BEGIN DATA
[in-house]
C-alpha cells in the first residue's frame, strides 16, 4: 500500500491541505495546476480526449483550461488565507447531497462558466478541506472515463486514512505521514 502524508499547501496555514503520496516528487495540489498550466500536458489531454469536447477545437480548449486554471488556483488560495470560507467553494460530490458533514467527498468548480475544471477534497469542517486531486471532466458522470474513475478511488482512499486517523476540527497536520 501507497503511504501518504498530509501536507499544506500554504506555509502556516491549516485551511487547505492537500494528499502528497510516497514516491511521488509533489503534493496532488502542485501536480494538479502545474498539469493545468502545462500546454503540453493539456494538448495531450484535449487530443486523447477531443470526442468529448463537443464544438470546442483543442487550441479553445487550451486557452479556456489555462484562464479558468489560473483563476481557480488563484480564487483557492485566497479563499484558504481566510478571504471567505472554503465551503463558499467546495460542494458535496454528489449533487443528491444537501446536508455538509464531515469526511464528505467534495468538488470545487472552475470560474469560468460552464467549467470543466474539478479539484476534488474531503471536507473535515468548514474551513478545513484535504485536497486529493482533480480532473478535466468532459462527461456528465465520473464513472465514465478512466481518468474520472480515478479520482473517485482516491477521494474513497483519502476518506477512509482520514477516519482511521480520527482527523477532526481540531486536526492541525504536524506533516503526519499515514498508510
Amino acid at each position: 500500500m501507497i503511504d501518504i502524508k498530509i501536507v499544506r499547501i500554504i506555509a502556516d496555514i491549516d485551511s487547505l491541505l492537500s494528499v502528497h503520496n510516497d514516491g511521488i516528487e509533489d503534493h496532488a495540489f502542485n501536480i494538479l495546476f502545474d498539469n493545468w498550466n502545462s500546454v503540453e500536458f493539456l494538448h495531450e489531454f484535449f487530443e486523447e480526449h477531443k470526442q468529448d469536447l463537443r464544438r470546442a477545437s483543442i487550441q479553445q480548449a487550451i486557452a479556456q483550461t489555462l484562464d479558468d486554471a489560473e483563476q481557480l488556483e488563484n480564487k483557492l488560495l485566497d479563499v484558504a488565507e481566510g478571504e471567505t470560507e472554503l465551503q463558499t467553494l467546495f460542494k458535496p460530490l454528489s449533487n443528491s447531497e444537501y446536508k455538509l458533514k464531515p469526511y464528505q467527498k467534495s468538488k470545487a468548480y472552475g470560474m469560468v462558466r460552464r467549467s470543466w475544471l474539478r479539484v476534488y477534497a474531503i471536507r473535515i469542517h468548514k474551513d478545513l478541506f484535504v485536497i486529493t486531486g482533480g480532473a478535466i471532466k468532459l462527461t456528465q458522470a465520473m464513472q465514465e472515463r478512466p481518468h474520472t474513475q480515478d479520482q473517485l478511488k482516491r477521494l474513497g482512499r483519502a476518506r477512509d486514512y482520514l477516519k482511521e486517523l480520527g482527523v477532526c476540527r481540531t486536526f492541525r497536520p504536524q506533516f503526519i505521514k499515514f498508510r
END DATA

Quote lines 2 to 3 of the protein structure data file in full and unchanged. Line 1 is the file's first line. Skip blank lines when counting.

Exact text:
C-alpha cells in the first residue's frame, strides 16, 4: 500500500491541505495546476480526449483550461488565507447531497462558466478541506472515463486514512505521514 502524508499547501496555514503520496516528487495540489498550466500536458489531454469536447477545437480548449486554471488556483488560495470560507467553494460530490458533514467527498468548480475544471477534497469542517486531486471532466458522470474513475478511488482512499486517523476540527497536520 501507497503511504501518504498530509501536507499544506500554504506555509502556516491549516485551511487547505492537500494528499502528497510516497514516491511521488509533489503534493496532488502542485501536480494538479502545474498539469493545468502545462500546454503540453493539456494538448495531450484535449487530443486523447477531443470526442468529448463537443464544438470546442483543442487550441479553445487550451486557452479556456489555462484562464479558468489560473483563476481557480488563484480564487483557492485566497479563499484558504481566510478571504471567505472554503465551503463558499467546495460542494458535496454528489449533487443528491444537501446536508455538509464531515469526511464528505467534495468538488470545487472552475470560474469560468460552464467549467470543466474539478479539484476534488474531503471536507473535515468548514474551513478545513484535504485536497486529493482533480480532473478535466468532459462527461456528465465520473464513472465514465478512466481518468474520472480515478479520482473517485482516491477521494474513497483519502476518506477512509482520514477516519482511521480520527482527523477532526481540531486536526492541525504536524506533516503526519499515514498508510
Amino acid at each position: 500500500m501507497i503511504d501518504i502524508k498530509i501536507v499544506r499547501i500554504i506555509a502556516d496555514i491549516d485551511s487547505l491541505l492537500s494528499v502528497h503520496n510516497d514516491g511521488i516528487e509533489d503534493h496532488a495540489f502542485n501536480i494538479l495546476f502545474d498539469n493545468w498550466n502545462s500546454v503540453e500536458f493539456l494538448h495531450e489531454f484535449f487530443e486523447e480526449h477531443k470526442q468529448d469536447l463537443r464544438r470546442a477545437s483543442i487550441q479553445q480548449a487550451i486557452a479556456q483550461t489555462l484562464d479558468d486554471a489560473e483563476q481557480l488556483e488563484n480564487k483557492l488560495l485566497d479563499v484558504a488565507e481566510g478571504e471567505t470560507e472554503l465551503q463558499t467553494l467546495f460542494k458535496p460530490l454528489s449533487n443528491s447531497e444537501y446536508k455538509l458533514k464531515p469526511y464528505q467527498k467534495s468538488k470545487a468548480y472552475g470560474m469560468v462558466r460552464r467549467s470543466w475544471l474539478r479539484v476534488y477534497a474531503i471536507r473535515i469542517h468548514k474551513d478545513l478541506f484535504v485536497i486529493t486531486g482533480g480532473a478535466i471532466k468532459l462527461t456528465q458522470a465520473m464513472q465514465e472515463r478512466p481518468h474520472t474513475q480515478d479520482q473517485l478511488k482516491r477521494l474513497g482512499r483519502a476518506r477512509d486514512y482520514l477516519k482511521e486517523l480520527g482527523v477532526c476540527r481540531t486536526f492541525r497536520p504536524q506533516f503526519i505521514k499515514f498508510r